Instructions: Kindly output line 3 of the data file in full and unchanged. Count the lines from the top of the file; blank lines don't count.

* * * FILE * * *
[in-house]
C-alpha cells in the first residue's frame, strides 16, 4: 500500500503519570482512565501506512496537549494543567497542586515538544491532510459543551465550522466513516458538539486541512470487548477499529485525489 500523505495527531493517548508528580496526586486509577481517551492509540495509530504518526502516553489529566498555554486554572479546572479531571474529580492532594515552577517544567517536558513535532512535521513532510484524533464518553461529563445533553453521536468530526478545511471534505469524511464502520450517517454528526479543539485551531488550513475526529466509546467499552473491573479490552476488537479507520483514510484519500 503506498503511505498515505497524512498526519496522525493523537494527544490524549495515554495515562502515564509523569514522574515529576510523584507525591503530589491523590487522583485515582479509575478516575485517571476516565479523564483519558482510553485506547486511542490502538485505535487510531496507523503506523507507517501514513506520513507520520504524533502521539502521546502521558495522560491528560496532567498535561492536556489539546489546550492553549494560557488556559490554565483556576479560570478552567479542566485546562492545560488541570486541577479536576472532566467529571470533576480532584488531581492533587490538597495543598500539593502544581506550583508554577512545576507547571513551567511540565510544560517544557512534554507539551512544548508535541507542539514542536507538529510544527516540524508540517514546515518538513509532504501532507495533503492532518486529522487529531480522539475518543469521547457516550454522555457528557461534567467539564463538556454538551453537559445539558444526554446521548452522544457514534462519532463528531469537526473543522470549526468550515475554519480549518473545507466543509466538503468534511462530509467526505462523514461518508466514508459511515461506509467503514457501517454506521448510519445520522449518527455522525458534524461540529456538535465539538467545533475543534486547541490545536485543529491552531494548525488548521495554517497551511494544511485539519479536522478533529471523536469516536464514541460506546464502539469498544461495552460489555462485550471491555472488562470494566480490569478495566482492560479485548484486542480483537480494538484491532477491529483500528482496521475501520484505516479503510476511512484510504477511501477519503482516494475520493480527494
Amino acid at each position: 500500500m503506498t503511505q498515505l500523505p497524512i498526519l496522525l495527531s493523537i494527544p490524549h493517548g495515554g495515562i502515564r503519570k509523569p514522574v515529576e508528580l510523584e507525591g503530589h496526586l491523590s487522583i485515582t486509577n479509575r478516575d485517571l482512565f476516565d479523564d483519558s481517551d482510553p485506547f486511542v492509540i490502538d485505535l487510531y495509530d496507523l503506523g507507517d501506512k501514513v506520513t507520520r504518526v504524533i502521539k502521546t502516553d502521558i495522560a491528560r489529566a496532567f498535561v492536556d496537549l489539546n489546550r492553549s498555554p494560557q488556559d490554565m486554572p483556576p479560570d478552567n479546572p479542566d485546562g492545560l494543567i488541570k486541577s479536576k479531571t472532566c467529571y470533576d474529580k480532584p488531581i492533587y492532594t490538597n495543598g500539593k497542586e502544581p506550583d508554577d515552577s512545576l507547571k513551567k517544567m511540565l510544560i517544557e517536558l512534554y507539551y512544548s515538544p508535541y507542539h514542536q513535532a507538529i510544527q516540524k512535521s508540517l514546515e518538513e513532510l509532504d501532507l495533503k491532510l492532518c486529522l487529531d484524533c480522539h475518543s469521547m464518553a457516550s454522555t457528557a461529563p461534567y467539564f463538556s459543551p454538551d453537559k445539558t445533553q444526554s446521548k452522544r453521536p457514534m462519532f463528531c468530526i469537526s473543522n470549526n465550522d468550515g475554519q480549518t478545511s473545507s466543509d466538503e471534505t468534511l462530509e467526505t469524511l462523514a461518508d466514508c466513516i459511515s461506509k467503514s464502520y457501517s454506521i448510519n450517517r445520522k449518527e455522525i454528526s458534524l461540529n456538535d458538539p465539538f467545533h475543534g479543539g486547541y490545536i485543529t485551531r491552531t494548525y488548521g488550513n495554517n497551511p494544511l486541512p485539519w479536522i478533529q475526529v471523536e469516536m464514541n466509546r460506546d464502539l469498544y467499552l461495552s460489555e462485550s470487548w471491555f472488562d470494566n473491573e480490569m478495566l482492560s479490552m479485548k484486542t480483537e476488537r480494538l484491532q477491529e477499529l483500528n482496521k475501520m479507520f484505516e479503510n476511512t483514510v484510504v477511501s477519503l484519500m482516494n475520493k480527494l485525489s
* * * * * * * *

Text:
Amino acid at each position: 500500500m503506498t503511505q498515505l500523505p497524512i498526519l496522525l495527531s493523537i494527544p490524549h493517548g495515554g495515562i502515564r503519570k509523569p514522574v515529576e508528580l510523584e507525591g503530589h496526586l491523590s487522583i485515582t486509577n479509575r478516575d485517571l482512565f476516565d479523564d483519558s481517551d482510553p485506547f486511542v492509540i490502538d485505535l487510531y495509530d496507523l503506523g507507517d501506512k501514513v506520513t507520520r504518526v504524533i502521539k502521546t502516553d502521558i495522560a491528560r489529566a496532567f498535561v492536556d496537549l489539546n489546550r492553549s498555554p494560557q488556559d490554565m486554572p483556576p479560570d478552567n479546572p479542566d485546562g492545560l494543567i488541570k486541577s479536576k479531571t472532566c467529571y470533576d474529580k480532584p488531581i492533587y492532594t490538597n495543598g500539593k497542586e502544581p506550583d508554577d515552577s512545576l507547571k513551567k517544567m511540565l510544560i517544557e517536558l512534554y507539551y512544548s515538544p508535541y507542539h514542536q513535532a507538529i510544527q516540524k512535521s508540517l514546515e518538513e513532510l509532504d501532507l495533503k491532510l492532518c486529522l487529531d484524533c480522539h475518543s469521547m464518553a457516550s454522555t457528557a461529563p461534567y467539564f463538556s459543551p454538551d453537559k445539558t445533553q444526554s446521548k452522544r453521536p457514534m462519532f463528531c468530526i469537526s473543522n470549526n465550522d468550515g475554519q480549518t478545511s473545507s466543509d466538503e471534505t468534511l462530509e467526505t469524511l462523514a461518508d466514508c466513516i459511515s461506509k467503514s464502520y457501517s454506521i448510519n450517517r445520522k449518527e455522525i454528526s458534524l461540529n456538535d458538539p465539538f467545533h475543534g479543539g486547541y490545536i485543529t485551531r491552531t494548525y488548521g488550513n495554517n497551511p494544511l486541512p485539519w479536522i478533529q475526529v471523536e469516536m464514541n466509546r460506546d464502539l469498544y467499552l461495552s460489555e462485550s470487548w471491555f472488562d470494566n473491573e480490569m478495566l482492560s479490552m479485548k484486542t480483537e476488537r480494538l484491532q477491529e477499529l483500528n482496521k475501520m479507520f484505516e479503510n476511512t483514510v484510504v477511501s477519503l484519500m482516494n475520493k480527494l485525489s